“I did then what I knew how to do. Now that I know better, I do better.”--Maya Angelou
I relied on crap second-hand data. I know you can relate. We all did. The heavy peach, or low hanging fruit was impossible to resist. We created our own surveys based on weak or absent research methodology and performed a weak analysis of even weaker data.
Plan B--or maybe plan A in many cases included frantic searches through Pubmed. We were fueled by our insight or awareness that a survey must exist somewhere. Why not eliminate the middle man and apply pre-existing findings to what we hope to define as a persistent problem. Secretly we know that disease awareness is just a fancy name for marketing, so what's the harm?
I was recently asked about the pivot. When did I step away from "this is how we have always done it" to a level of insights worthy of informing and creating high-value behavioral change? I was interviewing with a high stakes Health Economics and Outcomes Research company. A remote managerial director asked about my process for developing manuscripts. I described the practice that had served me well for over a decade including a careful review of the data and a list of any lingering questions relating to economic models selected or statistical methods. She interrupted me stating that the data was too complicated for a writer and they would not need me to review or understand the data.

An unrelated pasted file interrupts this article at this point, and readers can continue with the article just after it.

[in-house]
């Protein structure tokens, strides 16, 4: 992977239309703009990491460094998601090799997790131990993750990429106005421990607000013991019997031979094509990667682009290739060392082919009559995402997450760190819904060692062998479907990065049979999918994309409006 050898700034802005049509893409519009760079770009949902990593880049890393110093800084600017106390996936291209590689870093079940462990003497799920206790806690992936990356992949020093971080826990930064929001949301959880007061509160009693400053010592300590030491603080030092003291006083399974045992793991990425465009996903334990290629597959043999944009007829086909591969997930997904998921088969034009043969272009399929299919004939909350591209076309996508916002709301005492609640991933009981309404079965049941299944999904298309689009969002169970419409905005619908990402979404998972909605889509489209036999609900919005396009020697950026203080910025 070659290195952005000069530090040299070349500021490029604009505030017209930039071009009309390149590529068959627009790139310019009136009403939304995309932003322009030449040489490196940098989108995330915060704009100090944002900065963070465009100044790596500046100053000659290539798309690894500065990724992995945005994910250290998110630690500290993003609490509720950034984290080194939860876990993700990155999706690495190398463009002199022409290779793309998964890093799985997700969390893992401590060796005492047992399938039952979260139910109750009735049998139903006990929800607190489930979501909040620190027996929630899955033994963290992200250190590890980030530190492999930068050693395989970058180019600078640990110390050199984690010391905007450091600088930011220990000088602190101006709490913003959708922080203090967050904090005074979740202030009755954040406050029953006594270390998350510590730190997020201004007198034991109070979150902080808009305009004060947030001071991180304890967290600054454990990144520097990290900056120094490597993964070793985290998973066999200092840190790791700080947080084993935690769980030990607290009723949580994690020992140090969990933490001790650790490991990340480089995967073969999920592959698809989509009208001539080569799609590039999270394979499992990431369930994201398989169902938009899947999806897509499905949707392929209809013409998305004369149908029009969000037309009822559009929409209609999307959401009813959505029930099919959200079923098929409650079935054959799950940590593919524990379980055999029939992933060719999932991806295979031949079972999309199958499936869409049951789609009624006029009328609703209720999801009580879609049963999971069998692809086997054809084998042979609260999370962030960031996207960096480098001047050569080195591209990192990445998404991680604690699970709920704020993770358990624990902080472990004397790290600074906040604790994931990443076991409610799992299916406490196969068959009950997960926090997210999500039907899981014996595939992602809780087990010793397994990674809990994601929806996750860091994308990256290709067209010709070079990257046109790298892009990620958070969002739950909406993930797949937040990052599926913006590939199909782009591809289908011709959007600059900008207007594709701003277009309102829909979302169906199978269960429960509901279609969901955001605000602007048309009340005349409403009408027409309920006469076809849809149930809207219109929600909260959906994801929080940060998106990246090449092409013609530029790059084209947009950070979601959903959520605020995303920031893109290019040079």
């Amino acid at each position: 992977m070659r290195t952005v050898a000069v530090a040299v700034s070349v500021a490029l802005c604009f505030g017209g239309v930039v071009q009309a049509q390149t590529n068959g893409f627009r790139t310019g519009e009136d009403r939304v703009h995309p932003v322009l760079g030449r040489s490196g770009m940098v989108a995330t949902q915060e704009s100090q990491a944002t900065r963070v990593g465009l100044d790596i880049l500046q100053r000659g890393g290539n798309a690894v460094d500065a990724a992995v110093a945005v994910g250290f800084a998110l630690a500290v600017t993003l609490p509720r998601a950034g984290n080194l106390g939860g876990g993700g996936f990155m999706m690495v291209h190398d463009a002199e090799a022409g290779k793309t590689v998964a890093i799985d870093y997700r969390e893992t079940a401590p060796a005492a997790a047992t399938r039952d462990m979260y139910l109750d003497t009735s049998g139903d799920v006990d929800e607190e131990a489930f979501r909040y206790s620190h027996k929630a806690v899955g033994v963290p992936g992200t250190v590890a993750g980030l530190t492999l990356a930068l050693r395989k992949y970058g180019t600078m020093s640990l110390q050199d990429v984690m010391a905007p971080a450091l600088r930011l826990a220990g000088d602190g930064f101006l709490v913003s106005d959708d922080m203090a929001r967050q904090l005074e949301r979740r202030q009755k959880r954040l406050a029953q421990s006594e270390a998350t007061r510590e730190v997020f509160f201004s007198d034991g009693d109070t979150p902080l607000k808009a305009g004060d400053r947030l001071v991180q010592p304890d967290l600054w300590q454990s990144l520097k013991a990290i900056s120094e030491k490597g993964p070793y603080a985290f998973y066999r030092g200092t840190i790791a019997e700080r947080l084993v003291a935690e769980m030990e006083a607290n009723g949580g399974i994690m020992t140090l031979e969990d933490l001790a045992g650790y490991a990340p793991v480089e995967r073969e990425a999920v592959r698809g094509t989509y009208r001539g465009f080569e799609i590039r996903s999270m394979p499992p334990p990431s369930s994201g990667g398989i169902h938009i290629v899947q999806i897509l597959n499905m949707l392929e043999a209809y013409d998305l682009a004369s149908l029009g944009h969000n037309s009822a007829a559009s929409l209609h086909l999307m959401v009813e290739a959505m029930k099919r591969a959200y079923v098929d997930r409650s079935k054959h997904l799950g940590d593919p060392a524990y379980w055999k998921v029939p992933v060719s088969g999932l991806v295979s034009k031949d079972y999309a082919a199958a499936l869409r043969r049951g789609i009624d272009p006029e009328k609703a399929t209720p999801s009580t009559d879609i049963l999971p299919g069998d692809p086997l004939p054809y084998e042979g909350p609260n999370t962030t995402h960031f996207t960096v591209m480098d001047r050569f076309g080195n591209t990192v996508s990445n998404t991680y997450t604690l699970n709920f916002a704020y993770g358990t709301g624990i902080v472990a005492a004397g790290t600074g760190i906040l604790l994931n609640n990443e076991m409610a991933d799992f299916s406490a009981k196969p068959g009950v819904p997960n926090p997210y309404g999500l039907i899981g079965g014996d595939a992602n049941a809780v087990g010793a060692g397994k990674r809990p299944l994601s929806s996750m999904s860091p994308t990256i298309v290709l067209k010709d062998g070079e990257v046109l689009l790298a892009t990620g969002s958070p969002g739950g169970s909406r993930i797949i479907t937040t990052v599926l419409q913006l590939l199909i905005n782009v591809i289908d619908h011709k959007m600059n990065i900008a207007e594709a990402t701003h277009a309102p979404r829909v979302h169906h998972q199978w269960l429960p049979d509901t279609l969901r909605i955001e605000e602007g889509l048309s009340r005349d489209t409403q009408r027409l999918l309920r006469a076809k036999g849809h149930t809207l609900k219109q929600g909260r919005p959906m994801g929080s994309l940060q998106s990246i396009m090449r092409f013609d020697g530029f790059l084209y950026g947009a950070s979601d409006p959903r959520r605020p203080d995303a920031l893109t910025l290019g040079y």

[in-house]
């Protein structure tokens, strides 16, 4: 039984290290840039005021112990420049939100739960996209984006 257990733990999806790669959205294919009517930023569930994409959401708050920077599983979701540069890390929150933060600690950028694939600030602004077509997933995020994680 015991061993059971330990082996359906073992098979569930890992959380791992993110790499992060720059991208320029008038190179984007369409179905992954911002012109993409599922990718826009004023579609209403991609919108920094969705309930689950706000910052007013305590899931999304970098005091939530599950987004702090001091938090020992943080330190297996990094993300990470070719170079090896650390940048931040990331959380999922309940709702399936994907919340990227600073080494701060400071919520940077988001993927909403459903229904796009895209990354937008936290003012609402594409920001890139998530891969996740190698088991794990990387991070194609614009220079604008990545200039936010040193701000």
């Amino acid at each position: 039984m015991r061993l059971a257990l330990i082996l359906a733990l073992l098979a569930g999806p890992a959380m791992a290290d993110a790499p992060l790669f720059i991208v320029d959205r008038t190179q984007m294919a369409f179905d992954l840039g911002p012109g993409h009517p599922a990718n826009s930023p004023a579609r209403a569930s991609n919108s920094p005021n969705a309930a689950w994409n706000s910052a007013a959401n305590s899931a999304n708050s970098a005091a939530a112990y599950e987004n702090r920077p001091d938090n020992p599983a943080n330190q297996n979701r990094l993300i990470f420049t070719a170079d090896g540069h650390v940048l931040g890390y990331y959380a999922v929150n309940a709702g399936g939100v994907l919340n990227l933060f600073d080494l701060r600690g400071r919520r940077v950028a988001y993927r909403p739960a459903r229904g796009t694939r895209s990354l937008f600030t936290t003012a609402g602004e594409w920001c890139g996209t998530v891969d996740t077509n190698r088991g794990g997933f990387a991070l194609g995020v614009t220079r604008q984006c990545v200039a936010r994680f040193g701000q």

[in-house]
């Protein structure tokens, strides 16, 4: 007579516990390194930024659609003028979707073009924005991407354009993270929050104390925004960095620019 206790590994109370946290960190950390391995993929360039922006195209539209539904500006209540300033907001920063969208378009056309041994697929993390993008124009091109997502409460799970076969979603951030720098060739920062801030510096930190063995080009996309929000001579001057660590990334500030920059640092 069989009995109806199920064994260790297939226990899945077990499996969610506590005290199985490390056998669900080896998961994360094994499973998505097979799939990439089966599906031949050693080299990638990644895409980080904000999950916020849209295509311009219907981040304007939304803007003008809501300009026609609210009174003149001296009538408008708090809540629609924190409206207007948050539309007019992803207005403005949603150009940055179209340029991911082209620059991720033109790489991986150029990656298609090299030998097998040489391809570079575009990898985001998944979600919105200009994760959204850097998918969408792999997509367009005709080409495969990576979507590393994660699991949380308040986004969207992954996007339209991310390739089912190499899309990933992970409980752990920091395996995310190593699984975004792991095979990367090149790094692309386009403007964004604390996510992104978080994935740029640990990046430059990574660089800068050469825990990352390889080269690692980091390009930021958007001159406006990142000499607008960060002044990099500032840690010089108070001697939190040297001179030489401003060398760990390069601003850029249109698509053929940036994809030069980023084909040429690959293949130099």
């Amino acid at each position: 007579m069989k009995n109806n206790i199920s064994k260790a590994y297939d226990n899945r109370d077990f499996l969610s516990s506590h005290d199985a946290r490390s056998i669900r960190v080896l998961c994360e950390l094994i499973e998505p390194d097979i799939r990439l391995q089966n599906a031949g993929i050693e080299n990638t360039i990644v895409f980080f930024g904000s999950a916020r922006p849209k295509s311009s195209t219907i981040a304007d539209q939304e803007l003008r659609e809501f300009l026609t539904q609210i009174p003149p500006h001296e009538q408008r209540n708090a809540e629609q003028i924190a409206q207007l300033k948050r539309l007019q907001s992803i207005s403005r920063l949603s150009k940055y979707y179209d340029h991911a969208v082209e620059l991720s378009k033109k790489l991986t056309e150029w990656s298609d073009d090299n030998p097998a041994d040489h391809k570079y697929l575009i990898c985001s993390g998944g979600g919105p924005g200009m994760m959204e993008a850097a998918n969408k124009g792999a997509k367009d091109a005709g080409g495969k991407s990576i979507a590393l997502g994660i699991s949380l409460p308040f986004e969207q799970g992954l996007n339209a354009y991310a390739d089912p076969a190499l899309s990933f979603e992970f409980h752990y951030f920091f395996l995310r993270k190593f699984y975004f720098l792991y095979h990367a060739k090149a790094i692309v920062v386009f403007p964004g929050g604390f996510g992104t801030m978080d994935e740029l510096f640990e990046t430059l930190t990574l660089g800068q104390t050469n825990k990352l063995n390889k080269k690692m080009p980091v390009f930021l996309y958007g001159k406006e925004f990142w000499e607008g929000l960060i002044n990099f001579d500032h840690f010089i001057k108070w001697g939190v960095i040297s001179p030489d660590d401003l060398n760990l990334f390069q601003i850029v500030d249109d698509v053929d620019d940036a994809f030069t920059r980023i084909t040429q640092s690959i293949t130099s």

Okay so maybe it was more like a screeching spin-out rather than a pivot but I was more than slightly shocked. I did a few freelance projects for the team but soon learned that they were not particulary interested in insights or outside commentary--it was basically a secretarial gig--stay in the lanes of the solution we offer for a problem that may or may not exist.
I am pulling all of the information I have learned along the way, into a blueprint of how you can scale your own data needs. You can pull together adverse event data, direct medical costs, hospital data, patient level event and disease state data--all from your own computer.
Comprehensive lists and workable examples from available databases, allowing rapid and accurate reproduction of workable strategies based on your specific needs.
Follow this link for pre-order promotional offers (when they become available) and read excerpts right here on the blog. Sustaining members will receive the PDF of the book at no cost so stay tuned.
Thoughtful discussions about content development and outcomes analytics that apply the principles and frameworks of health policy and economics to persistent and perplexing health and health care problems...
Guy kawasaki--“I think you’re smart, so I’m not going to bludgeon you or trick you into becoming a customer. Try it, and then you decide.”